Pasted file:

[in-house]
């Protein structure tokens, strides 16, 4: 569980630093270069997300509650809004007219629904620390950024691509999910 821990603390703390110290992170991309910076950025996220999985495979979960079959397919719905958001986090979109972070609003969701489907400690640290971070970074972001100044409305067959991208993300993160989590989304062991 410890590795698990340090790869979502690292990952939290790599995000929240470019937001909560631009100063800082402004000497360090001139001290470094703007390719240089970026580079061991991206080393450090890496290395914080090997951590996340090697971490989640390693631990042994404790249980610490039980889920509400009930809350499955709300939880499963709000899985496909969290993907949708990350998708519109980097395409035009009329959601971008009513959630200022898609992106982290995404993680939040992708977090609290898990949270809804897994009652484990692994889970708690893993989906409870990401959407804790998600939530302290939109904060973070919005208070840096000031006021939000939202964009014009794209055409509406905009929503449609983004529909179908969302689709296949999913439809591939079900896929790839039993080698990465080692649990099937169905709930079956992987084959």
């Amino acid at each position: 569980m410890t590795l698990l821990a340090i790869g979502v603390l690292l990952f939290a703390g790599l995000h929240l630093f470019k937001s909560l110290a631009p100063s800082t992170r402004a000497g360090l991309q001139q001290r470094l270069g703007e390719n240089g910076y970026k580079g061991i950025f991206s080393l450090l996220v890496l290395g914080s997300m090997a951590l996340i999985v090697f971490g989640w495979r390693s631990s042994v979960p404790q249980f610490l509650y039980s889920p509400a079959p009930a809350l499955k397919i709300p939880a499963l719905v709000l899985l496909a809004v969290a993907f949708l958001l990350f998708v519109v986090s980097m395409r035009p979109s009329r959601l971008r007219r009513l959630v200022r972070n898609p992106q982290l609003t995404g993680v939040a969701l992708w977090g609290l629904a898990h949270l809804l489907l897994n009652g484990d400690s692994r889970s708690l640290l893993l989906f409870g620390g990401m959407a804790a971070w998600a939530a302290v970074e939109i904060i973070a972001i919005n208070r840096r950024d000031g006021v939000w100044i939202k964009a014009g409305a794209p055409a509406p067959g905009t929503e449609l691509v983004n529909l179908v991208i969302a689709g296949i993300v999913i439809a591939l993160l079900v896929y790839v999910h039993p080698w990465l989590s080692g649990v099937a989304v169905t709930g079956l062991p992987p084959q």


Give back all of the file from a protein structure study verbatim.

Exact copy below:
[in-house]
């Protein structure tokens, strides 16, 4: 569980630093270069997300509650809004007219629904620390950024691509999910 821990603390703390110290992170991309910076950025996220999985495979979960079959397919719905958001986090979109972070609003969701489907400690640290971070970074972001100044409305067959991208993300993160989590989304062991 410890590795698990340090790869979502690292990952939290790599995000929240470019937001909560631009100063800082402004000497360090001139001290470094703007390719240089970026580079061991991206080393450090890496290395914080090997951590996340090697971490989640390693631990042994404790249980610490039980889920509400009930809350499955709300939880499963709000899985496909969290993907949708990350998708519109980097395409035009009329959601971008009513959630200022898609992106982290995404993680939040992708977090609290898990949270809804897994009652484990692994889970708690893993989906409870990401959407804790998600939530302290939109904060973070919005208070840096000031006021939000939202964009014009794209055409509406905009929503449609983004529909179908969302689709296949999913439809591939079900896929790839039993080698990465080692649990099937169905709930079956992987084959």
């Amino acid at each position: 569980m410890t590795l698990l821990a340090i790869g979502v603390l690292l990952f939290a703390g790599l995000h929240l630093f470019k937001s909560l110290a631009p100063s800082t992170r402004a000497g360090l991309q001139q001290r470094l270069g703007e390719n240089g910076y970026k580079g061991i950025f991206s080393l450090l996220v890496l290395g914080s997300m090997a951590l996340i999985v090697f971490g989640w495979r390693s631990s042994v979960p404790q249980f610490l509650y039980s889920p509400a079959p009930a809350l499955k397919i709300p939880a499963l719905v709000l899985l496909a809004v969290a993907f949708l958001l990350f998708v519109v986090s980097m395409r035009p979109s009329r959601l971008r007219r009513l959630v200022r972070n898609p992106q982290l609003t995404g993680v939040a969701l992708w977090g609290l629904a898990h949270l809804l489907l897994n009652g484990d400690s692994r889970s708690l640290l893993l989906f409870g620390g990401m959407a804790a971070w998600a939530a302290v970074e939109i904060i973070a972001i919005n208070r840096r950024d000031g006021v939000w100044i939202k964009a014009g409305a794209p055409a509406p067959g905009t929503e449609l691509v983004n529909l179908v991208i969302a689709g296949i993300v999913i439809a591939l993160l079900v896929y790839v999910h039993p080698w990465l989590s080692g649990v099937a989304v169905t709930g079956l062991p992987p084959q």